HomeProperty InsuranceIs a Tornado a Windstorm? A Texas Perspective on the Term “Windstorm”

Is a Tornado a Windstorm? A Texas Perspective on the Term “Windstorm”

What exactly is a “windstorm” in a property insurance policy? Are tornados windstorms? When not defined in an insurance policy, is the term “windstorm” inherently ambiguous? Yesterday’s post, What Is a Windstorm? A California Perspective, was about a California interpretation of windstorm. Today’s lesson is from a recent Texas appellate case providing a classic discussion of these nerdy coverage issues involving the definition of a windstorm. 1

The facts of the case were recited by the court:

On October 20, 2019, a tornado accompanied by a two-minute rainstorm struck and severely damaged the Mankoffs’ home and the surrounding area. The parties dispute whether the tornado was an EF-1 or EF-2 tornado and whether the tornado winds were consistent with 110–125 mph winds or 111–135 mph winds. The fact a tornado damaged the Mankoffs’ home, however, is not disputed.

The Mankoffs held a homeowners’ insurance policy through PURE. They notified PURE of their loss and filed a claim for damages totaling $748,858.19. PURE paid only a portion of the claim because PURE maintained the tornado that struck and damaged the home was a windstorm and, therefore, the claim was subject to the policy’s ‘Windstorm or Hail Deductible.’

… After applying the windstorm deductible of $87,516, PURE paid $656,702.19 on the claim. The Mankoffs contend the deductible should not have been withheld because the tornado that caused the damage was not a windstorm…

The primary question posed to the court was whether a tornado is a windstorm:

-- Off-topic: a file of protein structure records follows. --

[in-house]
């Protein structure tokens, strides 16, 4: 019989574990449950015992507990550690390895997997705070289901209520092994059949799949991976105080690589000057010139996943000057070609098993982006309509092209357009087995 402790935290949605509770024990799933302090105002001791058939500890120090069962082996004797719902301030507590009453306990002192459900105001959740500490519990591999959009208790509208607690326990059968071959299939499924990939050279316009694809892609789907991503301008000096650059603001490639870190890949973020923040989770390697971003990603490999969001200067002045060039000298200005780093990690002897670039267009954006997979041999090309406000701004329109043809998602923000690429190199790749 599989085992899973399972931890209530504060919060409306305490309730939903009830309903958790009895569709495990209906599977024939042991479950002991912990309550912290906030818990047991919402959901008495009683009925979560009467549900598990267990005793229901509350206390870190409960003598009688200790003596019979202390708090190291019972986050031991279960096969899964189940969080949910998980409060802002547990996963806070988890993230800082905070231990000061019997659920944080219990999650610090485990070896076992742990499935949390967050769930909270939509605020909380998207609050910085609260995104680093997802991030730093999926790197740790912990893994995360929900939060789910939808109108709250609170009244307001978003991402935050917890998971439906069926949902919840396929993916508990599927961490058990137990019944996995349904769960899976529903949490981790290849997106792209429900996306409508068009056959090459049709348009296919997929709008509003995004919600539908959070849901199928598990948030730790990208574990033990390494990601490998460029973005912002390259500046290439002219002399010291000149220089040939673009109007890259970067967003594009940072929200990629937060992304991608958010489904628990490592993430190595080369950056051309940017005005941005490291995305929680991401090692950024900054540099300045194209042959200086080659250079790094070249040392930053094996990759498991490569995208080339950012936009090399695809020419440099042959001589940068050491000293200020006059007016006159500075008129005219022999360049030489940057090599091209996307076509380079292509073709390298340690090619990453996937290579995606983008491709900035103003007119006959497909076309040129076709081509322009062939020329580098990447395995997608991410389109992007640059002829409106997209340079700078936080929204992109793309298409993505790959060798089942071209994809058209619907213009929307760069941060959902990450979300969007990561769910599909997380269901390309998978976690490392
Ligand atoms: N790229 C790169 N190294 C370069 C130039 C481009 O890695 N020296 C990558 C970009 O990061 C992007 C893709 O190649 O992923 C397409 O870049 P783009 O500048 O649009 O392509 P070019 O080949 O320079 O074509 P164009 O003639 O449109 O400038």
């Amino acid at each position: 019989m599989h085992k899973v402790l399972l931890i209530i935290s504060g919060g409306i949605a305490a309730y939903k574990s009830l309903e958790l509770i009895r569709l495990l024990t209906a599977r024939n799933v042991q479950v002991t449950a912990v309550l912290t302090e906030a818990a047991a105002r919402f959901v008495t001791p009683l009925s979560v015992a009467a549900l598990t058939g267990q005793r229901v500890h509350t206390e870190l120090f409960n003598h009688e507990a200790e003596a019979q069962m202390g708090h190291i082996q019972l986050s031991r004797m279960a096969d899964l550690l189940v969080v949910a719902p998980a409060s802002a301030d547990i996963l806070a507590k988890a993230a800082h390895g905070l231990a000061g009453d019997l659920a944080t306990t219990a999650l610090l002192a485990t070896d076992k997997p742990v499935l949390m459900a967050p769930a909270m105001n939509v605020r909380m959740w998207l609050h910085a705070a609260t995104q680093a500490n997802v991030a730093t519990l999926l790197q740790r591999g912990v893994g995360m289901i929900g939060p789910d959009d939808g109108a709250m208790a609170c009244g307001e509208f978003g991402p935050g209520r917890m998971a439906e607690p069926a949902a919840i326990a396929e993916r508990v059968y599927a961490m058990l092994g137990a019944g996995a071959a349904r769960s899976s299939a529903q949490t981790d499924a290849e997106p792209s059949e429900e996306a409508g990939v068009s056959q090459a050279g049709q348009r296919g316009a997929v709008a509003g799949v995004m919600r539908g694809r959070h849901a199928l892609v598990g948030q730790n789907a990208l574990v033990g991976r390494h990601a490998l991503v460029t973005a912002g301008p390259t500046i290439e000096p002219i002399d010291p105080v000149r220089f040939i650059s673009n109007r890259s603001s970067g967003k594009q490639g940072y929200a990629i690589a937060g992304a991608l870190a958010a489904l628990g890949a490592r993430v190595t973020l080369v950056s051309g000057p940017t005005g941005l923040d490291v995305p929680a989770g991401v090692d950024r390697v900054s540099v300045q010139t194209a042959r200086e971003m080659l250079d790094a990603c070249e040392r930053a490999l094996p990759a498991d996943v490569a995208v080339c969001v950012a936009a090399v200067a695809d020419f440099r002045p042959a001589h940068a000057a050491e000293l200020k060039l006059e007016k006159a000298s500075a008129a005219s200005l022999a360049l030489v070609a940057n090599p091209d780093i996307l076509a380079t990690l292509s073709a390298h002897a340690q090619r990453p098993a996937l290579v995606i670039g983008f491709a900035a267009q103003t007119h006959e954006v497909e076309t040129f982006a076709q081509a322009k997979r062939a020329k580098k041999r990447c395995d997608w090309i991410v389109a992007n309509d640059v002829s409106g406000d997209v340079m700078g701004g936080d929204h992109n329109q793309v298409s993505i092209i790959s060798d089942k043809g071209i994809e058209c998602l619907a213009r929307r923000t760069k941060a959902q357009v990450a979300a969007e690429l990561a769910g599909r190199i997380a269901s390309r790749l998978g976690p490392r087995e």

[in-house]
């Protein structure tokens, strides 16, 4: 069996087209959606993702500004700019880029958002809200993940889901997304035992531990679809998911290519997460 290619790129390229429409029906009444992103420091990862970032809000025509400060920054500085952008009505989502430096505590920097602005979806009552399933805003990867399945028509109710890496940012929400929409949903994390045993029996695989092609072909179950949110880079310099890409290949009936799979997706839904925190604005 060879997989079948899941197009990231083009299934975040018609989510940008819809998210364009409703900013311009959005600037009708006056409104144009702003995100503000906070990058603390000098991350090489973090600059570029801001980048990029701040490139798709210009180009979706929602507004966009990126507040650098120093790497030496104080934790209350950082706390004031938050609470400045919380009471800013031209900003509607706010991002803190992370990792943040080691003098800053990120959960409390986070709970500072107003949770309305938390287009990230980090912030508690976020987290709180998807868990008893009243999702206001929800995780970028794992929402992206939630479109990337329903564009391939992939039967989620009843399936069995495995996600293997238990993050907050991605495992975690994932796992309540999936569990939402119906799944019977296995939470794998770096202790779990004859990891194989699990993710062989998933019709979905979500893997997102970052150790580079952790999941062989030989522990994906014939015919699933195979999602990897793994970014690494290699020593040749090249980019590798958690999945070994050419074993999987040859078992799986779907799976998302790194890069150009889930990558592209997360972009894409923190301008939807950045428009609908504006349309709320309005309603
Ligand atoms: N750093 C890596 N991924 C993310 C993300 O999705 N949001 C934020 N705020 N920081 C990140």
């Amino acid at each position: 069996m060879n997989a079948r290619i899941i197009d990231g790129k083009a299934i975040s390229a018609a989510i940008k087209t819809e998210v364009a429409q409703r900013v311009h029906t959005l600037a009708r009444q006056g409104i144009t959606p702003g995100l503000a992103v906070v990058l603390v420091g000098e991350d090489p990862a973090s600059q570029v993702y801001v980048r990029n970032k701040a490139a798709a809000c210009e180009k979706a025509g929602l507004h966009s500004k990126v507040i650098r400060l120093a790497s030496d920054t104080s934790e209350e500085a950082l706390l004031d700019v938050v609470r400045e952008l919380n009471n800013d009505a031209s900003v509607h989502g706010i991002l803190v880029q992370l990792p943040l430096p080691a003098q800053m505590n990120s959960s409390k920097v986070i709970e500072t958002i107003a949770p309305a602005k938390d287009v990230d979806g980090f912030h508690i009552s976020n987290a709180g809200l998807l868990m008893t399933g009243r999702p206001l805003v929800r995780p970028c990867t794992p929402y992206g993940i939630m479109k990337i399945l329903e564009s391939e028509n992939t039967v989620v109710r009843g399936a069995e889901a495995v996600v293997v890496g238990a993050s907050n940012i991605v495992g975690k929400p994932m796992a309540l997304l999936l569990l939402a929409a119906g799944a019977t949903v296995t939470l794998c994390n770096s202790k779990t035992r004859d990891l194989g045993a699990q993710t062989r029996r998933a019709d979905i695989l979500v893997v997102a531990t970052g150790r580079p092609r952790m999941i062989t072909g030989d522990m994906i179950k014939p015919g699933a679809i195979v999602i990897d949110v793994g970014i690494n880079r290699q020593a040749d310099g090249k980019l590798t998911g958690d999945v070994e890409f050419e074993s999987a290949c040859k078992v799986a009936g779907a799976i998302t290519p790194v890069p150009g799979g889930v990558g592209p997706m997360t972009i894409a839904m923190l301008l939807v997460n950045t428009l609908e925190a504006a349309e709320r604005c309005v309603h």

The Mankoffs argue the summary judgment should be reversed and judgment rendered for them because ‘windstorm’ is an ambiguous term, their interpretation that a tornado is a different type of storm than a windstorm is reasonable, and the trial court was required to construe ‘windstorm’ per the Mankoffs’ interpretation and to conclude the deductible does not apply to their claim. PURE, in contrast, maintains the undefined term ‘windstorm’ unambiguously applies to damage caused by a tornado. Because the deductible is an exclusionary provision, we must adopt the Mankoffs’ construction if we conclude ‘windstorm’ is an ambiguous term and the Mankoffs’ construction is not unreasonable.

The appellate court noted the basic rules of construction to determine if a term is ambiguous in Texas:

[W]e construe the terms of the contract as a whole and consider all its terms, not in isolation, but within the context of the contract….

If a contract can be given only one reasonable meaning, it is not ambiguous and will be enforced as written….On the other hand, if a contract is susceptible to two or more reasonable interpretations, it is ambiguous….Whether a particular provision or the interaction among multiple provisions creates an ambiguity is a question of law…The fact the parties may disagree about the policy’s meaning does not create an ambiguity….When an alleged contract ambiguity involves an exclusionary provision of an insurance policy, then we must adopt the construction urged by the insured if that construction is not unreasonable, even if the construction urged by the insurer appears to be more reasonable or a more accurate reflection of the parties’ intent….The insurer has the burden of proving that a policy limitation or exclusion constitutes an avoidance or an affirmative defense…. [Citations omitted]

The policyholders offered dictionary definitions demonstrating the difference between windstorms and tornados:

In the trial court, both sides offered examples of the definition of ‘windstorm.’ The Mankoffs argued the common, ordinary meaning of ‘windstorm’ was a storm with damaging winds that may or may not be accompanied by precipitation but does not include a tornado. In support, they cited the online version of the Encyclopedia Britannica, which defined ‘windstorm’ as follows:

Windstorm, a wind that is strong enough to cause at least light damage to trees and buildings and may or may not be accompanied by precipitation. Wind speeds during a Windstorm typically exceed 55 km (34 miles) per hour. Wind damage can be attributed to gusts (short bursts of high-speed winds) or longer periods of stronger sustained winds. Although tornadoes and tropical cyclones also produce wind damage, they are usually classified separately….